HOW TO TALK LIKE A MODERN DAY BARBER
A GUIDE TO BARBERSHOP JARGON
Ever sat in the barbershop and wondered what on earth the professionals are talking about? Jargon, in any industry, can be intimidating for those that are not in the know. And understanding a little more of the local lingo is never a bad thing. To give you the edge when it comes to your next haircut, premium men’s grooming brand The Bluebeards Revenge – with help from award-winning barbers Tom Chapman and Simon Bones – have helped us decode some of the most mind-boggling jargon that barbers and hairstylists use today.
Layers help to give your hair texture and create movement, especially in longer hair. They can also create volume and remove weight depending on their placement and the sectioning pattern used.
Razoring makes the hair taper to a thinner peak and helps to create texture and softness. It’s often done using a feather razor and is only suitable for certain hair types, such as thin straight hair. Some hair types can react badly to razoring, so be wary. Razoring can be used to an extreme to create huge separations too, such as a hard parting.
A shaved/razored section that sits in the parting line of the haircut.
A blunt cut is done by cutting each strand of hair at the same length. This is also referred to as 'club cut' and is better suited to those with thinner hair.
This is what gives you that silver/grey colour that is so on-trend for men right now. It’s a colour that’s applied to damp hair and left for around five minutes. Toners will cancel out the yellow tones that bleach alone often creates.
The barber will glide their scissors along the scalp and cut through the hair without closing the scissor blades. This method of cutting the hair is done to achieve directional texture.
This is often done through the top of men’s hair and requires a barber to comb the hair up and hold it in their fingers, low to the scalp. Then, with the scissors partially open, they run them through and up the hair, creating texture and separation. It’s best suited to thicker hair.
Graduation is when the hair increases in length in a uniform manner the further up the head you go.
A traditional taper cut sees the length of the hair graduate from the top of the head, down to the sides and nape in a symmetrical fashion that leaves the natural hairline visible. The top of the head usually featuring hair that is between two and four inches long, while the sides and back feature clipper grades that gradually get shorter.
A taper that tapers out to zero at the bottom - no guard on the clippers.
Like a taper cut, a fade graduates the hair from top to bottom. However, there are noticeable differences in how early the fade effect begins and where on the head it finishes. Unlike a taper, the fade effect finishes above the natural hairline; giving the appearance that your hair has blended into your skin. The hair on top of the head is often shorter than a taper too, usually less than two inches.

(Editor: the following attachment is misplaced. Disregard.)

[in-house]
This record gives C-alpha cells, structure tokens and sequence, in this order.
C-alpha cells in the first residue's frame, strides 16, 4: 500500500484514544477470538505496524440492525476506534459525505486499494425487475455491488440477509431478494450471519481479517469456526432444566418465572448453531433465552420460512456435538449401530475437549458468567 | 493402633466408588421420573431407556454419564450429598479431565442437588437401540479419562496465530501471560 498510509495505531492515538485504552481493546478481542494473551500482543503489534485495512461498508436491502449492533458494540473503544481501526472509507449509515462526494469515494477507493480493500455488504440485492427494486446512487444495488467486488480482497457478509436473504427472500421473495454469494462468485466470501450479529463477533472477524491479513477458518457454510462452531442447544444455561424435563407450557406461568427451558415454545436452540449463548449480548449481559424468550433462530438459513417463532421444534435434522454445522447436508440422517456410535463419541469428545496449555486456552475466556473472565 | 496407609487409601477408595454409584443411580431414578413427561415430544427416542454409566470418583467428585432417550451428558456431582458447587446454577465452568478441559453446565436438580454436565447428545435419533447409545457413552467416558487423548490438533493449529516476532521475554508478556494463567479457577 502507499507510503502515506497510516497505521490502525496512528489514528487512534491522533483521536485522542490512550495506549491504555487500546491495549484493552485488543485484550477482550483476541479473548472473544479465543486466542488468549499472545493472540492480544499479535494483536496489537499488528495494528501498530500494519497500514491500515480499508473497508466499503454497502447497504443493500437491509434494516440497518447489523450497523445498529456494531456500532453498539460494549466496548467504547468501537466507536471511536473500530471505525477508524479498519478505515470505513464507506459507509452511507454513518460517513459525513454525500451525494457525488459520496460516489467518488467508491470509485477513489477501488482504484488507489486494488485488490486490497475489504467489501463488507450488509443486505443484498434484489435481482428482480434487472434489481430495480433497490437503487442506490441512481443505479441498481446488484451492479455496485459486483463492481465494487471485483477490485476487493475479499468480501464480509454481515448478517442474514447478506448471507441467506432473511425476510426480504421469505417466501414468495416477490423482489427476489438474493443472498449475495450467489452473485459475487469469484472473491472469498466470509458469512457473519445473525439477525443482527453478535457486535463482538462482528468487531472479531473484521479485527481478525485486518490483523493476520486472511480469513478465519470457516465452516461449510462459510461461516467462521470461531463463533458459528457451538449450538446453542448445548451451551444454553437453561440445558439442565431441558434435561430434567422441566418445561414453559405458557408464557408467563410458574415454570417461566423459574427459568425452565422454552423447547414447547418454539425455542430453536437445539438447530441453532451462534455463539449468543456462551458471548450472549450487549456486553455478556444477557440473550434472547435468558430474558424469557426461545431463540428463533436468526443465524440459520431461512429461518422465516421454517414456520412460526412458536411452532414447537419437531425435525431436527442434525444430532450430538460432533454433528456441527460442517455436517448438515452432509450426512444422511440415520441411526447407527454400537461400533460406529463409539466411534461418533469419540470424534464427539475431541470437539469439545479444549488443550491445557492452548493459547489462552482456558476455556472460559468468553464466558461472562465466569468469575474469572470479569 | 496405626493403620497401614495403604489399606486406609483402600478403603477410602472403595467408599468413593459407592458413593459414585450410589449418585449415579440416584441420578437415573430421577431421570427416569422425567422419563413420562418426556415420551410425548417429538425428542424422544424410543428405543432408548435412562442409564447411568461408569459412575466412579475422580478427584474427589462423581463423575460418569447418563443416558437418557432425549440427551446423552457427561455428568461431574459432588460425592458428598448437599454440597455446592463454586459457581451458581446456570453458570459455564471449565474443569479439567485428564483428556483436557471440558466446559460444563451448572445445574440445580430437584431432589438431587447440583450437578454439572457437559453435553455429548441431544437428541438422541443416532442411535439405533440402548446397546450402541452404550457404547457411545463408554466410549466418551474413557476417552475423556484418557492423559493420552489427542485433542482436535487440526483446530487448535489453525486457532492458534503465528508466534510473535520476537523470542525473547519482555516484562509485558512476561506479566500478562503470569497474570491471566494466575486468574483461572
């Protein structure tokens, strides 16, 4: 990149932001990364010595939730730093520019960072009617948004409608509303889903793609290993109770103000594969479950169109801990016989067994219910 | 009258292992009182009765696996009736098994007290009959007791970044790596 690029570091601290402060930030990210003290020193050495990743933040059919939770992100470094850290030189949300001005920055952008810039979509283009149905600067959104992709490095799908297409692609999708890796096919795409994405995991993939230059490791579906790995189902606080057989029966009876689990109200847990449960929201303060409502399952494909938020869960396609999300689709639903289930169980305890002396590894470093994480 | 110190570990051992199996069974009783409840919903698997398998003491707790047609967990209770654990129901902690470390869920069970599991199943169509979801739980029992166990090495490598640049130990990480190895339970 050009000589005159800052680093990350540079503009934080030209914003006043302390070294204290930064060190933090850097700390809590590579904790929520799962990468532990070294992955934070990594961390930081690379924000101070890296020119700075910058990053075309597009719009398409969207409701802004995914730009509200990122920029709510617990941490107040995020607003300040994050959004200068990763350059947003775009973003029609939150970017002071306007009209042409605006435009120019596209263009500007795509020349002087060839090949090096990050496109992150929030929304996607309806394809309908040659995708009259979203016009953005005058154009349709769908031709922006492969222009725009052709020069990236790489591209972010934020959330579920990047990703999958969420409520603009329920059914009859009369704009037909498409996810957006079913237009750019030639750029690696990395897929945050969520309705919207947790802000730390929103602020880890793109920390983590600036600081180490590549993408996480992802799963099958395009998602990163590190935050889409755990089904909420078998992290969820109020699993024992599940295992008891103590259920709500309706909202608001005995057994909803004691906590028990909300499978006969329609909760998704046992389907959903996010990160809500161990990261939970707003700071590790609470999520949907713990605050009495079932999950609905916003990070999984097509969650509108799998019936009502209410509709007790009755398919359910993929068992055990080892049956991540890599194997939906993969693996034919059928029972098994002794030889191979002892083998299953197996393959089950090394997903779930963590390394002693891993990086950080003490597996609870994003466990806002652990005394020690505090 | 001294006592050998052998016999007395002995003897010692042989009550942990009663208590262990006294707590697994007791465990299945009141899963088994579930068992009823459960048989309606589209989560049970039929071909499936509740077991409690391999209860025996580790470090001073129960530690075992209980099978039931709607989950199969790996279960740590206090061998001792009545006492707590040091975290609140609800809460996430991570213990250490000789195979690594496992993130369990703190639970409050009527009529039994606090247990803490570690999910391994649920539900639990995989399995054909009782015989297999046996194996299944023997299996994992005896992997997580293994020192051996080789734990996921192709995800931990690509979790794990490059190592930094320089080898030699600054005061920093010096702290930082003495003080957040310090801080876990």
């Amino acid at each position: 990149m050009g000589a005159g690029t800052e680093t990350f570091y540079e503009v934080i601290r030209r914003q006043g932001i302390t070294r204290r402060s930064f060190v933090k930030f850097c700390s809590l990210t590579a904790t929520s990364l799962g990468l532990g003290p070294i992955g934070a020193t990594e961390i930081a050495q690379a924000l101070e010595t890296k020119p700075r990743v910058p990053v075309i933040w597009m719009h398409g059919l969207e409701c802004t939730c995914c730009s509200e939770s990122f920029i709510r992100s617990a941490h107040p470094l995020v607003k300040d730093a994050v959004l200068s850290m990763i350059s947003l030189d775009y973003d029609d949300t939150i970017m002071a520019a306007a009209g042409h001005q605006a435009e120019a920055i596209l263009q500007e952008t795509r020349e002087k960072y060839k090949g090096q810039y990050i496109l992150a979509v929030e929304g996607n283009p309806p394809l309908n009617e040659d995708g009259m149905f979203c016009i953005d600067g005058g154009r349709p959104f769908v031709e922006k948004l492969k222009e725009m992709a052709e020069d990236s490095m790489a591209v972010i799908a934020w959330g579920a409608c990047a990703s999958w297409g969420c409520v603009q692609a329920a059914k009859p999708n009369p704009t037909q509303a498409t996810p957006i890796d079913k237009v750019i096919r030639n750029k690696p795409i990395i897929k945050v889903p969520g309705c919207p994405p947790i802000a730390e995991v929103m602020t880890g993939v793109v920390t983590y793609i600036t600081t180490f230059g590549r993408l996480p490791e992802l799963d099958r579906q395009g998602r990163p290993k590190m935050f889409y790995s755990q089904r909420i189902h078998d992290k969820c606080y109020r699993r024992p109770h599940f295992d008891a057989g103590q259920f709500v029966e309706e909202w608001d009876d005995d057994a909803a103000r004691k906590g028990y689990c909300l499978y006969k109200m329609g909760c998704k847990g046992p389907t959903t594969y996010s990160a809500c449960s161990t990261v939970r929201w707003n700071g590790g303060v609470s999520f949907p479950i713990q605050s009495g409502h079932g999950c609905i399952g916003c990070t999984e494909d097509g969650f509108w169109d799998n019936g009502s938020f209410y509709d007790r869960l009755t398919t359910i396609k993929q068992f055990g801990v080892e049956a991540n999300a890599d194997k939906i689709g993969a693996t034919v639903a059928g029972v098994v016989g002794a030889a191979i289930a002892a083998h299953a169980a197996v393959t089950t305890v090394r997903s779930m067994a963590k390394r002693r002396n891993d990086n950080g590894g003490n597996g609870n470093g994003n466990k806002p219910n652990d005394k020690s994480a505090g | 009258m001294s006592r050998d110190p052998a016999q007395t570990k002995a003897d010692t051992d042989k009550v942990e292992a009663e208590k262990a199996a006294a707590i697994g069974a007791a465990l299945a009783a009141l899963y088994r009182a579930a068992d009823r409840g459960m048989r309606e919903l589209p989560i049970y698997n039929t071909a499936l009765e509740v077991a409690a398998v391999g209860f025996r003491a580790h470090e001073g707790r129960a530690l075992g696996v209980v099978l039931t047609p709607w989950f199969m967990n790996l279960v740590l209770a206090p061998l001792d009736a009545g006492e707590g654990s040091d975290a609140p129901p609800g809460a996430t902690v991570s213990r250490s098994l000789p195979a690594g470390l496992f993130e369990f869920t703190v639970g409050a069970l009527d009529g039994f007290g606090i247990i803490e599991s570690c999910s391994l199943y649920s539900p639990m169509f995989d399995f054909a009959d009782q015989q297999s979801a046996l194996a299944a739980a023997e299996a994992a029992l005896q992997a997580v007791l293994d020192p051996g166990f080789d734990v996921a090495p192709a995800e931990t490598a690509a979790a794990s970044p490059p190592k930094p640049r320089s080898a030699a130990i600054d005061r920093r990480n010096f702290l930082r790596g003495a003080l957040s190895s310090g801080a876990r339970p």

This is the same as the fade, except the shortest length has to be all the way down to the skin, which is often achieved with a razor.
Hair thinning is used on men who have very dense, thick and/or heavy hair. It helps to remove the bulkiness and creates fine layers in the hair – similar to slicing.
This is a type of texture. If you ask for a choppy cut you are asking for short layers that have been point cut to create movement.
Point cutting is used to remove bulk from the hair’s ends, allowing layers or graduation built into the haircut to blend together more seamlessly. Ultimately, it creates movement. If your haircut isn’t sitting right, point cutting can be used to guide the hair into the right shape and style.
A style of hair cut where the fringe is swept back from the forehead, either straight back or in a side parting. This is a classic greased back haircut with volume through the front. Think Elvis Presley.
Similar to the pompadour, but a lot looser and messier with a lot of texture and more of a matt look.
Exactly what it says on the tin – the hair is pulled back tight to the head. Sometimes this style is disconnected and shaved all around the back and sides.
Any disconnected hairstyle will involve extreme changes in length. The complete disconnection is left long on the top and short on the sides. Whether the top is slicked back or pulled up for height, it’s a versatile and bold look. The difference between this and other layered haircuts is that, with a complete disconnection, there is no blending together of the various layers. This makes for an edgy and strong look.
This is a short, textured, choppy look that has had many variations over the years. It’s often worn with a blunt fringe in current trends and is also known as a French crop.
A traditional haircut where the hair is spiked up and the back and sides are usually kept very short. Traditional barbers will freehand the top but some people use a special comb with a spirit level on – yep, that’s a real thing!